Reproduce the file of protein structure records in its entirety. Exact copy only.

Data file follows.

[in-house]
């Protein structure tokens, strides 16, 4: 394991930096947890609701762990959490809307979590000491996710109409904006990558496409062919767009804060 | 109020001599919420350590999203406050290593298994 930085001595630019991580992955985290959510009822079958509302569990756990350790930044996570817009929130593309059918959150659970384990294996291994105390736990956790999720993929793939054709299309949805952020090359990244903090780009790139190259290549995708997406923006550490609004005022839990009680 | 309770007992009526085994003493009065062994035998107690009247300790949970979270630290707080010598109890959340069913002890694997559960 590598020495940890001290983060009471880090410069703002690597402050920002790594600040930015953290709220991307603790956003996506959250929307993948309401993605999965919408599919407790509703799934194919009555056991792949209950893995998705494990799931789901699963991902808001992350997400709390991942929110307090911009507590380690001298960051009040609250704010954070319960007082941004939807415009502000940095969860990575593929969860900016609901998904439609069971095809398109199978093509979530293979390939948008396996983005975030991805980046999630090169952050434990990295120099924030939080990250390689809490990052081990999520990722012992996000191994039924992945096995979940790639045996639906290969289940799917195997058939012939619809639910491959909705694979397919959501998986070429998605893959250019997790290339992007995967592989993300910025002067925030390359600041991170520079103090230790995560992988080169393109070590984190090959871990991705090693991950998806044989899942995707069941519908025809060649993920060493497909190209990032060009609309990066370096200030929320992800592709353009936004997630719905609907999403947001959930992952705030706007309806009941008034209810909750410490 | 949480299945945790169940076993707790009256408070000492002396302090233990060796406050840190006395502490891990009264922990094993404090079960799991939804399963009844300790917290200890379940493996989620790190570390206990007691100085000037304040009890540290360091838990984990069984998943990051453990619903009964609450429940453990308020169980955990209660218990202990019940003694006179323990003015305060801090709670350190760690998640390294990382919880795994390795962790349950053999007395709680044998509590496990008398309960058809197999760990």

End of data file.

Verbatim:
[in-house]
């Protein structure tokens, strides 16, 4: 394991930096947890609701762990959490809307979590000491996710109409904006990558496409062919767009804060 | 109020001599919420350590999203406050290593298994 930085001595630019991580992955985290959510009822079958509302569990756990350790930044996570817009929130593309059918959150659970384990294996291994105390736990956790999720993929793939054709299309949805952020090359990244903090780009790139190259290549995708997406923006550490609004005022839990009680 | 309770007992009526085994003493009065062994035998107690009247300790949970979270630290707080010598109890959340069913002890694997559960 590598020495940890001290983060009471880090410069703002690597402050920002790594600040930015953290709220991307603790956003996506959250929307993948309401993605999965919408599919407790509703799934194919009555056991792949209950893995998705494990799931789901699963991902808001992350997400709390991942929110307090911009507590380690001298960051009040609250704010954070319960007082941004939807415009502000940095969860990575593929969860900016609901998904439609069971095809398109199978093509979530293979390939948008396996983005975030991805980046999630090169952050434990990295120099924030939080990250390689809490990052081990999520990722012992996000191994039924992945096995979940790639045996639906290969289940799917195997058939012939619809639910491959909705694979397919959501998986070429998605893959250019997790290339992007995967592989993300910025002067925030390359600041991170520079103090230790995560992988080169393109070590984190090959871990991705090693991950998806044989899942995707069941519908025809060649993920060493497909190209990032060009609309990066370096200030929320992800592709353009936004997630719905609907999403947001959930992952705030706007309806009941008034209810909750410490 | 949480299945945790169940076993707790009256408070000492002396302090233990060796406050840190006395502490891990009264922990094993404090079960799991939804399963009844300790917290200890379940493996989620790190570390206990007691100085000037304040009890540290360091838990984990069984998943990051453990619903009964609450429940453990308020169980955990209660218990202990019940003694006179323990003015305060801090709670350190760690998640390294990382919880795994390795962790349950053999007395709680044998509590496990008398309960058809197999760990």